This is guidance for those who read the Holy Scriptures to God’s assembled people in public worship.
Reading God’s word to God’s people is a great privilege. Think about it: God’s own word will come forth from your lips. The pastor will preach a sermon to help the people understand and apply God’s word, but sermons are secondary to the text itself. Preaching is essential but it depends on God’s word for its authority. Only God’s word “containeth all things necessary to salvation.” Preachers can and do get it wrong. If you could only have a scripture reading OR a sermon during worship, it’s not even a close call. Read the scriptures and let God speak for himself. As acts of worship go, there is nothing more important than the public reading of the Holy Scriptures. Don’t screw it up.
Treat God’s word with respect. Careless reading is a sin. That doesn’t mean that you should be anxious or overly concerned with doing it just right. As in all things, proper scripture reading depends most on simple faith and trust that God speaks through his word. The following tips are intended to help you get out of the way so that the congregation can hear God speak.
Before reading the Holy Scriptures public worship, read the passages silently and then read them out loud. Repeat until you feel comfortable. There is no substitute for practice. How do the words feel on the tongue and the lips? How do the words sound, and how do they connect to each other when spoken? Where are the audible transitions in the text? What rhythm is there to the speech? Silent reading alone will not help you avoid the “Oops, I wasn’t prepared for that” moments that are so common in the public reading of the Holy Scriptures.
Understand the basic meaning of what you are reading. If you have no idea what the author is trying to say, the congregation won’t either.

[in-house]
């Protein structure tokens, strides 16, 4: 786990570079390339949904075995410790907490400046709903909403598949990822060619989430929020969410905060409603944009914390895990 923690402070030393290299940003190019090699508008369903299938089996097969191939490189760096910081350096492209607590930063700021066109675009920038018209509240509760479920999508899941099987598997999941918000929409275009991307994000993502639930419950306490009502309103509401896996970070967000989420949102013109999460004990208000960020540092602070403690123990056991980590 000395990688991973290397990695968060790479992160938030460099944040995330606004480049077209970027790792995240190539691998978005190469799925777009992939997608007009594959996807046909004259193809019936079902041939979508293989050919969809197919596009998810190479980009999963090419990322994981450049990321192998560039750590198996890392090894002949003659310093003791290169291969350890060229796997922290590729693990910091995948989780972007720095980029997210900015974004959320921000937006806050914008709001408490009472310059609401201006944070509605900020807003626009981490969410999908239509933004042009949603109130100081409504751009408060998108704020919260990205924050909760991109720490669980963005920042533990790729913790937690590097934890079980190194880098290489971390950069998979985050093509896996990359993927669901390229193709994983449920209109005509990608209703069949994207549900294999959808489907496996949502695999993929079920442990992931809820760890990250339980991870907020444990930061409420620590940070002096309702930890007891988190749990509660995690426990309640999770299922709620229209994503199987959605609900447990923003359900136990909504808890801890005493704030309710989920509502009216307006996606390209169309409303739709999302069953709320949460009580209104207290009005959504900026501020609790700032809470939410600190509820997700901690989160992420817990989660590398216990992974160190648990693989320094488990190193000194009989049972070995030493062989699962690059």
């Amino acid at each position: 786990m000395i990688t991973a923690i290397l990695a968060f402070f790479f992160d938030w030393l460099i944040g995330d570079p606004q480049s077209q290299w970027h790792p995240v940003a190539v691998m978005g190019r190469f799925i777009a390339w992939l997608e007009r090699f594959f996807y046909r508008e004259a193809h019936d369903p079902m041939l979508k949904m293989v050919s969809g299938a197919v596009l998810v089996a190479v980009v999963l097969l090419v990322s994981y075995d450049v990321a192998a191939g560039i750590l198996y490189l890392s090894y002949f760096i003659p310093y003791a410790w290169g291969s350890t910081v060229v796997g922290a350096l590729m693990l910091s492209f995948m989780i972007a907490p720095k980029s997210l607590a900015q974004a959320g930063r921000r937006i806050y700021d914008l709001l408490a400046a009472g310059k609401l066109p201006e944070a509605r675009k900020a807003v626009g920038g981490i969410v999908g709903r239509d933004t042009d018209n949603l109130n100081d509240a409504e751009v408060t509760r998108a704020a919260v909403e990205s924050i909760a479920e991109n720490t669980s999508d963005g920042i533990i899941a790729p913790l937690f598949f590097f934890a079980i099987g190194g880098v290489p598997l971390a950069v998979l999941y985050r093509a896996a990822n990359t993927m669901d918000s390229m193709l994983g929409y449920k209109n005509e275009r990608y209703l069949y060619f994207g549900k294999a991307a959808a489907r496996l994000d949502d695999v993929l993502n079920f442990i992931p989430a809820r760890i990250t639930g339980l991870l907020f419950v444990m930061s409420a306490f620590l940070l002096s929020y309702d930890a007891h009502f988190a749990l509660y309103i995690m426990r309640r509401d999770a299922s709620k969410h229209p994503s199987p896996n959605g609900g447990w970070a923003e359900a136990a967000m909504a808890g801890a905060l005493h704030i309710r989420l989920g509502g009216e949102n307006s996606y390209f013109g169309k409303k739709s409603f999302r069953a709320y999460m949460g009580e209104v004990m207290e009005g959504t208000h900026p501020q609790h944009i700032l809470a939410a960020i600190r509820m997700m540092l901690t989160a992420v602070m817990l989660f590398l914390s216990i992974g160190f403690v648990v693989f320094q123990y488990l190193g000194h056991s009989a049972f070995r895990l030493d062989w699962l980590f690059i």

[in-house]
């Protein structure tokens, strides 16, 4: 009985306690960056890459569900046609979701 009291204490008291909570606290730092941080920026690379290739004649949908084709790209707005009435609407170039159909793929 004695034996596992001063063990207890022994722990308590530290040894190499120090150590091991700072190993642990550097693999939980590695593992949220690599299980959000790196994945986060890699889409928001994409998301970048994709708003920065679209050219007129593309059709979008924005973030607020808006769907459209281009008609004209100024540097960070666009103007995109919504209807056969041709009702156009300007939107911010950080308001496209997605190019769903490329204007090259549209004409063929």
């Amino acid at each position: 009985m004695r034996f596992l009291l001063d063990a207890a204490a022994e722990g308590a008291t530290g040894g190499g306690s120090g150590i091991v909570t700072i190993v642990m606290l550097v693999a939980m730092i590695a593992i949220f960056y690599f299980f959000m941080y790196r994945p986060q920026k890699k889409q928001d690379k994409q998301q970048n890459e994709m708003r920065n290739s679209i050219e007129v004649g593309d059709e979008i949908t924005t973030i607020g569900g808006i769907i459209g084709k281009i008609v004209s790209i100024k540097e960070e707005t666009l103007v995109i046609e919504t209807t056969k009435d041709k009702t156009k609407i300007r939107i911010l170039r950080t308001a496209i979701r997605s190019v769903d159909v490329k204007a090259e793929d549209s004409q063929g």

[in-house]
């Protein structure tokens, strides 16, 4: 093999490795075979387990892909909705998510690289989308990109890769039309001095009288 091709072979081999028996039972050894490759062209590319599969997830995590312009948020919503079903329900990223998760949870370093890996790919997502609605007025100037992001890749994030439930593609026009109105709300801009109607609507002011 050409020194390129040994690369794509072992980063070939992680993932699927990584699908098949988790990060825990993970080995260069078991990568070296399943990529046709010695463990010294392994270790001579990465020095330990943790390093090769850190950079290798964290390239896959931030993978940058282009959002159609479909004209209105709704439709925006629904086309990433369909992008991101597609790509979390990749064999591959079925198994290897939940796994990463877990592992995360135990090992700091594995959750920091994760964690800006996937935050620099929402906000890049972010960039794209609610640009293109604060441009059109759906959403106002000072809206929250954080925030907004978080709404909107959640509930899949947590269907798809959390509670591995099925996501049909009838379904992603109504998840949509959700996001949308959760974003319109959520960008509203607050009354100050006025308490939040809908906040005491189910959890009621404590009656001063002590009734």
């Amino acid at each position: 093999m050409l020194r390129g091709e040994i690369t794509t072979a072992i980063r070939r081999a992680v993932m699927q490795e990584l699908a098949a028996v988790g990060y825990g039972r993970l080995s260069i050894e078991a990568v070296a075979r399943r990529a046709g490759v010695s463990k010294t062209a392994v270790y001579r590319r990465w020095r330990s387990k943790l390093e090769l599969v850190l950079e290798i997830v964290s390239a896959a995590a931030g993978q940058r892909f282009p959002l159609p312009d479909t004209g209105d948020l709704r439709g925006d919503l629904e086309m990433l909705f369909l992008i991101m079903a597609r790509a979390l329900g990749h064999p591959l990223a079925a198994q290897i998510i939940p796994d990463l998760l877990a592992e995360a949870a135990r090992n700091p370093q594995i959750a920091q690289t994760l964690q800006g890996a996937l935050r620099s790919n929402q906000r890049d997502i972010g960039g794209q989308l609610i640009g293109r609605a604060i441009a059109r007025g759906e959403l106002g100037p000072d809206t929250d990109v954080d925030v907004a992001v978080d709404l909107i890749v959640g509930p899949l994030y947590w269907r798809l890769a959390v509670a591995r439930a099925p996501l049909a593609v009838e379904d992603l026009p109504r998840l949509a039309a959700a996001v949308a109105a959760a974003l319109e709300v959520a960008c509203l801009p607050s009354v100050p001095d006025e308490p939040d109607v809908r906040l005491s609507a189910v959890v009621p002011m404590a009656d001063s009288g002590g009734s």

Don’t try to dramatize the reading. You are not an actor on a stage.
Use your natural public speaking tones. Don’t try to sound holy or religious.
If there is a good analogy from everyday life, it might be something like this. Imagine you are gathered around the dinner table with your family, and you are reading a letter from a loved one who has gone off to war. Of course not all scripture texts are letters. For me, though, this image captures both the warmth and the weight of a good scripture reading.
In any case, read humbly, remembering that you are not only speaking God’s word to others, you are listening to it and submitting yourself to it. You are subject to the word’s judgments and admonitions. You are an unworthy recipient of its gracious promises. Read like you are a servant of the word.
Speak loud enough to be heard, but try not to strain your voice. Get closer to the microphone if you must.
Read clearly and with a moderate tempo, not too fast and not too slow.
Announce the reading, and then stick to the inspired text until you complete the reading.
Be sure your announcement of the reading is accurate. If the first reading is from the Acts of the Apostles (as it often is during the season of Easter), please don’t announce it as a reading from the “Old Testament.” I have heard this done on more than one occasion. Just say, “The first reading is from …”
Don’t read the passage headings that some Bibles use to break up the printed text.
If the lectionary passage skips verses, don’t interrupt your reading by announcing the jump. Take a very brief pause at the break in verses, and continue the reading without further announcement.
God’s blessings accompany the reading of his word. Bless the church by reading it well.
Related: Hearing the Word